Trump and Democrats prepare for a reset in 2019


Trump and Democrats prepare for a reset in 2019
President Donald Trump and Vice President Mike Pence meet with Senate Minority Leader Chuck Schumer, D-N.Y., and House Minority Leader Nancy Pelosi, D-Calif., in the Oval Office of the White House, Dec. 11, 2018, in Washington.

In Summary

  • A preview of what the year ahead could look like came in the December 11 Oval Office meeting between President Trump and Democratic congressional leaders Representative Nancy Pelosi and Senator Chuck Schumer.
  • Democrats fueled their midterm victory with opposition to President Donald Trump spurred by a strong turnout from women and progressive voters on behalf of candidates like Massachusetts Democrat Ayanna Pressley.

The year 2018 proved to be one of change in U.S. politics. Opposition Democrats won back control of the House of Representatives in the November midterm elections, and that could have a profound impact on the next two years of Donald Trump’s presidency.

A preview of what the year ahead could look like came in the December 11 Oval Office meeting between President Trump and Democratic congressional leaders Representative Nancy Pelosi and Senator Chuck Schumer.

The verbal jousting over the president’s demand for a border wall with Mexico is likely the first of many partisan showdowns ahead given that Democrats will hold the majority in the House beginning in early January.

“Democrats will certainly use their majority to highlight some differences with Donald Trump and to investigate the Trump administration,” said John Fortier of the Bipartisan Policy Center, a recent guest on VOA’s “Encounter” program. “And then we will be spending this year leading into the presidential election of 2020, so it is a transition year.”

Investigations ahead

Democrats fueled their midterm victory with opposition to President Donald Trump spurred by a strong turnout from women and progressive voters on behalf of candidates like Massachusetts Democrat Ayanna Pressley.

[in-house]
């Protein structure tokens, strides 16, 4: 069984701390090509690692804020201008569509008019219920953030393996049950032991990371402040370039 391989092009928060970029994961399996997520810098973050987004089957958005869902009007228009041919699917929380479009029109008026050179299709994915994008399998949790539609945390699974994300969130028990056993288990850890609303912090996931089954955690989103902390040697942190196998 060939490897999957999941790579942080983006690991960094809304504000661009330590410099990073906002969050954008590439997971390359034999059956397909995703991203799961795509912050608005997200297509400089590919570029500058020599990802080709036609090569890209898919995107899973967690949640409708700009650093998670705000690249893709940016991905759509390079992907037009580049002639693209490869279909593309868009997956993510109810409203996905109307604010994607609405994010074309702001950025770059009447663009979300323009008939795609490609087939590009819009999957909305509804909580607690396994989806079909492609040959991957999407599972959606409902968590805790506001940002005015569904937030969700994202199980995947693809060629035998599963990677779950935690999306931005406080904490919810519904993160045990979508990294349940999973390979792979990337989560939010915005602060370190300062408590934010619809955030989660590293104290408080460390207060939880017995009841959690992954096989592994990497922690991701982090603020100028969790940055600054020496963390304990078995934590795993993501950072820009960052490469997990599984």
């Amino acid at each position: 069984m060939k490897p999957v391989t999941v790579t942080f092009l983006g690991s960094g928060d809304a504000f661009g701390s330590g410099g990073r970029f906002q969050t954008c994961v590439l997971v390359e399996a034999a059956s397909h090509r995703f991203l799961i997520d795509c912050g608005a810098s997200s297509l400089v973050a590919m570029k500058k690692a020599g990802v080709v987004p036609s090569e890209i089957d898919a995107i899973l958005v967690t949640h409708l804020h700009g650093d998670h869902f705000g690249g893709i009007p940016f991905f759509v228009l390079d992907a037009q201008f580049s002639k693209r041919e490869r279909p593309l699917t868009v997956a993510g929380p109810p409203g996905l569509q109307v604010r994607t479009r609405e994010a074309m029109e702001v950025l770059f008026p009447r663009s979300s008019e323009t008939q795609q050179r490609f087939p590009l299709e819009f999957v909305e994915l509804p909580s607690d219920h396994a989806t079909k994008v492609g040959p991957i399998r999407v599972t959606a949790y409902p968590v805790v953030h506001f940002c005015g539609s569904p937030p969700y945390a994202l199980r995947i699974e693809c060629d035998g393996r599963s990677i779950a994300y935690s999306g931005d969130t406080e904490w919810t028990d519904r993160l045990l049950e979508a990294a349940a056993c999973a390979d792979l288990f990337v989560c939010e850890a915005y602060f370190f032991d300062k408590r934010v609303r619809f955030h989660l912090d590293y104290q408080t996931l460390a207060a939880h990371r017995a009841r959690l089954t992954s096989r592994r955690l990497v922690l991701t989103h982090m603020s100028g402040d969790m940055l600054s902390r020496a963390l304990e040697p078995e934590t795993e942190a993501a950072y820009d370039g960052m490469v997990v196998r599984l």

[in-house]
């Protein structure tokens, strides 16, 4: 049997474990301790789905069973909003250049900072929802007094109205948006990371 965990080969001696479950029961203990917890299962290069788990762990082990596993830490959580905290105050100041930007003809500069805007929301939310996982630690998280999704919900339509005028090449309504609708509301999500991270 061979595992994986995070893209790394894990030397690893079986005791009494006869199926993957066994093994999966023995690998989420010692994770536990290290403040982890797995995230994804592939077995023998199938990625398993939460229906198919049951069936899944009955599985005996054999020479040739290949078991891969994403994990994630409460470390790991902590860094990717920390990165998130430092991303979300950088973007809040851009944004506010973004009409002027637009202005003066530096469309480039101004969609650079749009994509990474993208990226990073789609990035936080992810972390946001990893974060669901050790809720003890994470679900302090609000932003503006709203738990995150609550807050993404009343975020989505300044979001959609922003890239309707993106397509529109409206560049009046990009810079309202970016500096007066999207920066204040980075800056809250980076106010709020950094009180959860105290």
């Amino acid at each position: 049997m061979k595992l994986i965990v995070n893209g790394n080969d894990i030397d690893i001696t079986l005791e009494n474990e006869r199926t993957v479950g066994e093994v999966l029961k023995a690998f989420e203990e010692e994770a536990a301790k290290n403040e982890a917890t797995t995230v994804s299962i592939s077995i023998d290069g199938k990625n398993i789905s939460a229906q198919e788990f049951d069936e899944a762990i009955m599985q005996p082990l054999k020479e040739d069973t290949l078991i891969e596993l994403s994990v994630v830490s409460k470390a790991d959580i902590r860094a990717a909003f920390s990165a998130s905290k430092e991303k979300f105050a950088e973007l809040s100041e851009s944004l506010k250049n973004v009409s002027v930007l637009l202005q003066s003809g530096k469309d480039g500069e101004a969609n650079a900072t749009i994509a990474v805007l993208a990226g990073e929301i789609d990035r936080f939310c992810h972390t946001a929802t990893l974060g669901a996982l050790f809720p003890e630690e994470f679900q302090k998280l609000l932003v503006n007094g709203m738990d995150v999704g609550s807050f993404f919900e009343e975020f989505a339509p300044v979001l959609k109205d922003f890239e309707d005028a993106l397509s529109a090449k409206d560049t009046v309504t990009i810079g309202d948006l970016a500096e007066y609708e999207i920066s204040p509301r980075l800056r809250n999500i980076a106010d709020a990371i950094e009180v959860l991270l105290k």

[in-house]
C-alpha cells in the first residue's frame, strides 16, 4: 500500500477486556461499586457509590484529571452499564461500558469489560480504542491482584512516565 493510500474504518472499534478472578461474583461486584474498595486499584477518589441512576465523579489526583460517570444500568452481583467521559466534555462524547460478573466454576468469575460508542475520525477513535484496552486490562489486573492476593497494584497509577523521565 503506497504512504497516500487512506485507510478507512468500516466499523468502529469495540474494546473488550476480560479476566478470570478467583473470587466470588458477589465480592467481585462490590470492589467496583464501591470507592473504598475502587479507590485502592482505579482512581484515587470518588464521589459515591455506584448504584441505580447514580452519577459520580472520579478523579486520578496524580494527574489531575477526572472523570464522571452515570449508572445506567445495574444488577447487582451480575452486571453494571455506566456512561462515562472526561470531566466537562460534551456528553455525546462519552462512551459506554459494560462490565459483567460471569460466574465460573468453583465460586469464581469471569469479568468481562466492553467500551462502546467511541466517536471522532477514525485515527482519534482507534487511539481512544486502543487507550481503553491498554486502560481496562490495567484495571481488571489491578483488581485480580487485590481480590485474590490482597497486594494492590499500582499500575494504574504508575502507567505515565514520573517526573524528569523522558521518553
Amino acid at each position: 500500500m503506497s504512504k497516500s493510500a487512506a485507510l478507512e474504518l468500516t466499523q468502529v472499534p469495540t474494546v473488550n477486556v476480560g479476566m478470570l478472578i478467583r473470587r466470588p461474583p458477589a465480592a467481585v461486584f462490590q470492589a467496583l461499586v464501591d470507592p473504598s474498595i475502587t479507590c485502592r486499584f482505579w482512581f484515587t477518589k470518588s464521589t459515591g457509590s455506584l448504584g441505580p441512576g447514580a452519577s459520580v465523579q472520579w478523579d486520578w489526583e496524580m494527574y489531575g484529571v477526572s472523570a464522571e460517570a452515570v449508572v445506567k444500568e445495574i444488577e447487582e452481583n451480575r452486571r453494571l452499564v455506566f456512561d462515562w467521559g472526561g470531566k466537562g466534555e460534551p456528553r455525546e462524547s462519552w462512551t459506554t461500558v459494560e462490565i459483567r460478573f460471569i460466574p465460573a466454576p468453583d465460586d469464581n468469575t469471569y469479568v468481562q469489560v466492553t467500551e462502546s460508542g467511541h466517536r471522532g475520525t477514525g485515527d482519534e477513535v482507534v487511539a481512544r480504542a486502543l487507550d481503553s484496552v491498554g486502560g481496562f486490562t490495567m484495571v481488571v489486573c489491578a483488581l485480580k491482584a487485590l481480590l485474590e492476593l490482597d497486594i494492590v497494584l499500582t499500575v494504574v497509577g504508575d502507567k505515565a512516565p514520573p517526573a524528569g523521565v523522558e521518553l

“We have affirmed that while this could go down as the darkest time in our history, we will not let it be. And instead, we will be defined by our hopes, not our fears,” Pressley told supporters on election night.

Democrats picked up 40 House seats but Republicans bolstered their majority in the Senate and will hold a 53-to-47-seat edge in January.

Even though Trump now faces the prospect of a stalled legislative agenda and numerous oversight investigations launched by House Democrats, he remains defiant.

“Almost from the time I announced I was going to run, they have been giving us this investigation fatigue. It has been a long time,” the president told a White House news conference shortly after the election. “They have got nothing. Zero. You know why? Because there is nothing. But they can play that game but we can play it better.”

Deal or no deal?

But Democratic control of the House will force the president to adjust to a new political reality, according to University of Virginia expert Larry Sabato.

“Trump has faced relatively few problems in dealing with Congress [in his first two years] at least compared to other presidents who were dealing with one or both branches being controlled by the opposition party,” Sabato told Associated Press Television.

Trump can boast of his tax cut passed by a Republican Congress and his two Supreme Court appointments approved by the Republican-controlled Senate.

But next year, without full Republican control of Congress, and with an eye on an approaching re-election campaign, Trump could be more interested in cutting some deals with Democrats.

Jim Kessler is with the center-left policy group Third Way.

“At this point we have not seen Donald Trump really have the ability to work with Democrats to cut any sort of deal in the first two years,” Kessler told VOA. “So, Mr. ‘Art of the Deal’ has really fallen short and we will see if that is possible this time.”

Russia probe looms

Also looming on the horizon for the Trump White House in 2019, though, is the Russia investigation, which could move toward a conclusion in the coming months.

“This is a watershed year coming up for President Trump,” said Tom DeFrank of the National Journal, who has covered Washington politics for 40 years. “I mean, he [Trump] is going to have to confront whatever it is that Robert Mueller says about him or alleges, and I think it is going to be a difficult year for him.”

Trump will be increasingly focused on the next presidential election, but so will scores of Democrats who hope to defeat him in 2020, said University of Virginia analyst Guian McKee.

“You know, I think the reality is that the 2020 campaign has begun. That is probably unfortunate, but that shapes everything going forward,” said McKee.

Given the political reset between Congress and the White House and the uncertainty of what the Russia investigation will find, what happens in 2019 could go a long way to determining whether Donald Trump is a one-term or two-term president.

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